NPH:  Your state has been working on the Agenda for Change—ideas for what public health should look like in the future. Tell us about that.

Mary Selecky: We’ve been asking, “what does public health need to be in the future? How do we protect our successes and tackle our challenges? How do we do business differently because the health department of today looks very different than it did ten years ago?” For example, with whooping cough, the health department’s role hasn’t necessarily been having nurses conduct public health [and give vaccines directly]—it has been working with the community including medical reserves and physicians and clinics. Public health oftentimes is the facilitator of action, because we have the information and an intervention we need to have happen, but we need to have multiple partners doing it. It is different than the way we worked in the past.

We’ll have results on the Agenda for Change late this fall and we’re talking about what needs to be in place anywhere for people to be protected everywhere. A new way of providing services may be buddying up. Maybe not every county has to have everything, and instead we can share, when possible, across borders.

NPH: How will you share that information?  

Mary Selecky: We have great partners. Everything we do is about both state and local. John Wiessman, current president of the National Association of County and City Health Officials, is from Washington State and is co-chairing the Agenda for Change. We have been talking about it wherever we go, and as a result sparked some interest in other states. It’s a matter of sharing the wealth. There’s nothing extraordinary about Washington State. We learn from each other all the time. We plan to get the word out as much as we can.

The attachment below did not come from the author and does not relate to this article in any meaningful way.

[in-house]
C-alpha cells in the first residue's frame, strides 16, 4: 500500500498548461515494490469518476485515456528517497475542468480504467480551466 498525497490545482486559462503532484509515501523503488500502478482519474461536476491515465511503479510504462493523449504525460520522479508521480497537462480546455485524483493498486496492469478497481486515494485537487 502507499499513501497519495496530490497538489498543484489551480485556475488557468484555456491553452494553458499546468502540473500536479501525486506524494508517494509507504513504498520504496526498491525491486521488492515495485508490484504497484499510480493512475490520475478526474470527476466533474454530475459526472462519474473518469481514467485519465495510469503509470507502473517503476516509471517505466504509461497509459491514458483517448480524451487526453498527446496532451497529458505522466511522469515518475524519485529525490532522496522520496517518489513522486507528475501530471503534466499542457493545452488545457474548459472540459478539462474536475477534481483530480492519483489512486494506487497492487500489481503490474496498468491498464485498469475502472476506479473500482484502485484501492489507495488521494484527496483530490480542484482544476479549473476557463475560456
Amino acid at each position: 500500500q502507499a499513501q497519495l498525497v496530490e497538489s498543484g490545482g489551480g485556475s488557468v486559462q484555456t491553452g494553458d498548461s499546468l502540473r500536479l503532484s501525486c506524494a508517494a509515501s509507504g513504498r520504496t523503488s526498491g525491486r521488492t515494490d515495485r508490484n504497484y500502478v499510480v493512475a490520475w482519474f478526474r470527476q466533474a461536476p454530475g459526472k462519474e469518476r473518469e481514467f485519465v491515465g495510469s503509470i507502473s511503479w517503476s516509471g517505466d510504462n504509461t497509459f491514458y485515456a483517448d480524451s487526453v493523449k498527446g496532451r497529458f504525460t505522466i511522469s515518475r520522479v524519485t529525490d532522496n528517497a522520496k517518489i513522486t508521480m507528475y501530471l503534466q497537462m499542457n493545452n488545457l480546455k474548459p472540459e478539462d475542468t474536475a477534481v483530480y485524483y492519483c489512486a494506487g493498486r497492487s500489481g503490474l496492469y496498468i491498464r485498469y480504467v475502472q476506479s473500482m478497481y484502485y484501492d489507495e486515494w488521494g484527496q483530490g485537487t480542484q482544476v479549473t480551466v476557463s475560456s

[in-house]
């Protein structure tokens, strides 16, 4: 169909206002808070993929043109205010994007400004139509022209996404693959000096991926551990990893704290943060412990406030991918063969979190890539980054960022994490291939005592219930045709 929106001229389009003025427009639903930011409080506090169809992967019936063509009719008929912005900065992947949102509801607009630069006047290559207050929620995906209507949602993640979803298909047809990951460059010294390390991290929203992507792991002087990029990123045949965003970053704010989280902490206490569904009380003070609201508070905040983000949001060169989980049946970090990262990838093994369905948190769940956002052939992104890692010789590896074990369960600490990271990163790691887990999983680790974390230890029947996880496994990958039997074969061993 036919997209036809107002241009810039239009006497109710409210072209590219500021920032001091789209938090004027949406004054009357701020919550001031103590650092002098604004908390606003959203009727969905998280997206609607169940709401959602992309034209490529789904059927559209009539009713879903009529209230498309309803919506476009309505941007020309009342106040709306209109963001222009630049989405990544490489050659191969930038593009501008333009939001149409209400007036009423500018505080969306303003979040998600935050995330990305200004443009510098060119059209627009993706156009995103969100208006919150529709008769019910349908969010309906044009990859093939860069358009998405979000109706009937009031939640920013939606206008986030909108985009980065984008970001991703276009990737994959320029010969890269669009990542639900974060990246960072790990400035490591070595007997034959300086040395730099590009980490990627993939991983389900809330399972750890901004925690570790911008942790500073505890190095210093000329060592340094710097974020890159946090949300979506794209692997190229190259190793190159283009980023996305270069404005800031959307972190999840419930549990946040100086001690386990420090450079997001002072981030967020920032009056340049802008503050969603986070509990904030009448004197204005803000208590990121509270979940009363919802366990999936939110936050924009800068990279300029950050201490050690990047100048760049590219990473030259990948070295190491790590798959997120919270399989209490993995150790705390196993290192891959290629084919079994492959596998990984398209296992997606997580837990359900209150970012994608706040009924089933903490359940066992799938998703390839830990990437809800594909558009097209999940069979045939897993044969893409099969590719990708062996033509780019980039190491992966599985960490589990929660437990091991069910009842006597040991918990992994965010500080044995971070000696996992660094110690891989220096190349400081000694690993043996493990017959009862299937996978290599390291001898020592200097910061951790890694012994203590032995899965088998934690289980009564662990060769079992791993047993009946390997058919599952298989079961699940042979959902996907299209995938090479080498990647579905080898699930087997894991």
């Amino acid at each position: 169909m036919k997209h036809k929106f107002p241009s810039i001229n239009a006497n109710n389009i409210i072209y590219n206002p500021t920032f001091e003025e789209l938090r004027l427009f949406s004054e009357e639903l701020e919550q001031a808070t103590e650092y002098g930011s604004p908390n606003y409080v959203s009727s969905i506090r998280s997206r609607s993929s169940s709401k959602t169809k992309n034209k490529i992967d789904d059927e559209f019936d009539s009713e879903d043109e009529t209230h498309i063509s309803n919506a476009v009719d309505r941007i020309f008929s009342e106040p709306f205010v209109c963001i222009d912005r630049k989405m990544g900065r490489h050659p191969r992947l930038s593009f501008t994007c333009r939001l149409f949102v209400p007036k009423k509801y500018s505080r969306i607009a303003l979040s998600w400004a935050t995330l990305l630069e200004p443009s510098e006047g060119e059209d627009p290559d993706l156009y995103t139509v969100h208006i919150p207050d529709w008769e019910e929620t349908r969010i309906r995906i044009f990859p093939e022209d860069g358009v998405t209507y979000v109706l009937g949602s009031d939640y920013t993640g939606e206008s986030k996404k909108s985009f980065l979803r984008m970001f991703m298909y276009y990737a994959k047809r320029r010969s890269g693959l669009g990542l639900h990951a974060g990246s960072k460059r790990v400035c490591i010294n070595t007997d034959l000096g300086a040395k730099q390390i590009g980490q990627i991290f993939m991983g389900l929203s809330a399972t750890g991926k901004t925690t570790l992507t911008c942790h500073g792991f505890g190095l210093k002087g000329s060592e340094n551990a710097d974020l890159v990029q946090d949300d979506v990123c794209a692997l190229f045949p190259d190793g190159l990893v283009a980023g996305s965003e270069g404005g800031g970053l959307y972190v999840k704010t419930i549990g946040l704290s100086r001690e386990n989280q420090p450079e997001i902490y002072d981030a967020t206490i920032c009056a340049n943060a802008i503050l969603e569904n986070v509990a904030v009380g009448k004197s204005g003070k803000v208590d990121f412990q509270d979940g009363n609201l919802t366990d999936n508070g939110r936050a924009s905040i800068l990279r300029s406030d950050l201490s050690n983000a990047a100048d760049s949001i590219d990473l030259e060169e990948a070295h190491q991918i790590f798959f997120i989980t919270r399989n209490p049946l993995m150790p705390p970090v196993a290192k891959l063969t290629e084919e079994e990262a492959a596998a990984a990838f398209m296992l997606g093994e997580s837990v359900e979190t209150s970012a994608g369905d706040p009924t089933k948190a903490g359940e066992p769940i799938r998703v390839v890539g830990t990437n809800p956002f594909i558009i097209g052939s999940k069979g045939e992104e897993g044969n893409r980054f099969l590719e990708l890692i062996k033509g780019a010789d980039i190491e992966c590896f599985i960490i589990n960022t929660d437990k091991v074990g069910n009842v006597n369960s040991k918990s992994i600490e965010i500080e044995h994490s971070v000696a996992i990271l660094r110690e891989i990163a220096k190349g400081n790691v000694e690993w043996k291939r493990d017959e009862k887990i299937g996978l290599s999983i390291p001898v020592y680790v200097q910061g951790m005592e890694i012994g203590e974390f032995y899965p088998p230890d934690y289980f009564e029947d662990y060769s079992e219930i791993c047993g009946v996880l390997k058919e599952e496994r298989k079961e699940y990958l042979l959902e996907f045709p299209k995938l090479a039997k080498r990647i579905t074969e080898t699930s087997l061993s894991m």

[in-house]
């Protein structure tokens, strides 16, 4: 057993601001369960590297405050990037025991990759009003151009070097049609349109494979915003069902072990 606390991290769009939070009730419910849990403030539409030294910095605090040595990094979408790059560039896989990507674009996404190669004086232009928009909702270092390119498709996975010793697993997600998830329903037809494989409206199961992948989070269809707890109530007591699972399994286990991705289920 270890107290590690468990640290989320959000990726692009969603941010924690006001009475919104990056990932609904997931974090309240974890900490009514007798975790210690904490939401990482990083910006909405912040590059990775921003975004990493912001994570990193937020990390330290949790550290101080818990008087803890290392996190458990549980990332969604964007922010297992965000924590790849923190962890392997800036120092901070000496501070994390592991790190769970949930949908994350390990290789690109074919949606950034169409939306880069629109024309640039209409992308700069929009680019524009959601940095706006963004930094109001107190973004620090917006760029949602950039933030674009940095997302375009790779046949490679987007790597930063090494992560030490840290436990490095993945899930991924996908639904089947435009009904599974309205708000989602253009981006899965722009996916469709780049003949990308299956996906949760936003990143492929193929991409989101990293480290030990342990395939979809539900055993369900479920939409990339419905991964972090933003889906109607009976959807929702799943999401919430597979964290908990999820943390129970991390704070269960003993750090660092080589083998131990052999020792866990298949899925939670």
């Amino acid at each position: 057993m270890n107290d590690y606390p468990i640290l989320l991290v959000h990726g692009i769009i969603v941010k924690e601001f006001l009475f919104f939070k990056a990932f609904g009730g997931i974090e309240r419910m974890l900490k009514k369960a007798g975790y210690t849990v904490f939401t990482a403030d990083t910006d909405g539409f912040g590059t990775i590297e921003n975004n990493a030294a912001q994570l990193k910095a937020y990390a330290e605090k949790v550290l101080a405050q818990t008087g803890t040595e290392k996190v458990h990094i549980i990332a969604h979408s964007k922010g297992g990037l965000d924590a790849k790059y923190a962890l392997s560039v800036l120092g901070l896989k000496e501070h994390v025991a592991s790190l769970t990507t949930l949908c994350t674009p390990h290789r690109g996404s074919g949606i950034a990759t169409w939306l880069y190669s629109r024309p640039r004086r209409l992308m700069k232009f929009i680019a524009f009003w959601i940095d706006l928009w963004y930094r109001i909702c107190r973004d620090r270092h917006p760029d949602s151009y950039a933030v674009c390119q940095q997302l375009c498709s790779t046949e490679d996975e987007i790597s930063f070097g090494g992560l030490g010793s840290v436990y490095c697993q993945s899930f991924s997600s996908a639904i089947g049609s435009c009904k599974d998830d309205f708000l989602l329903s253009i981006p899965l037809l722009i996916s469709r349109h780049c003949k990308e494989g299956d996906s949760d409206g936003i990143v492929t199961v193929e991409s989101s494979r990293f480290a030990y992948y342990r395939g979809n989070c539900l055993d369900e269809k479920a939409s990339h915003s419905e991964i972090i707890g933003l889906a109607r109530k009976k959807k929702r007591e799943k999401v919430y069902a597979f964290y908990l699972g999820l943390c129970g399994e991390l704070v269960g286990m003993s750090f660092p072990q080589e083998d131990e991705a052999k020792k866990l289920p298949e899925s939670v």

NPH: How can we help new state health officers coming into a new public health get up to speed?

Mary Selecky: Leaders in public health may have very different life experiences, but once we find ourselves in an authorizing environment that requires political savvy—and, indeed, every day learning that there is some new challenge. You really have to be nimble on your feet, seek out information from the best sources and partner, partner, partner and communicate, communicate, communicate. There are some basic tools you have to keep in mind: What partnerships do you have and which do you need to find?

And communication is so critical. How do I communicate information and have people do what I ask? I have to gain trust every day. For example, I tell the population one day not to drink the water because there’s a bacterium in it, and then several days later, magically, you’re saying the water is safe to drink. I need the public to trust me when I make either of those announcements. The public’s trust is precious.  

>>Read our previous Q&A with Mary Selecky about her advice for up and coming public health officials and more.


This commentary originally appeared on the RWJF New Public Health blog.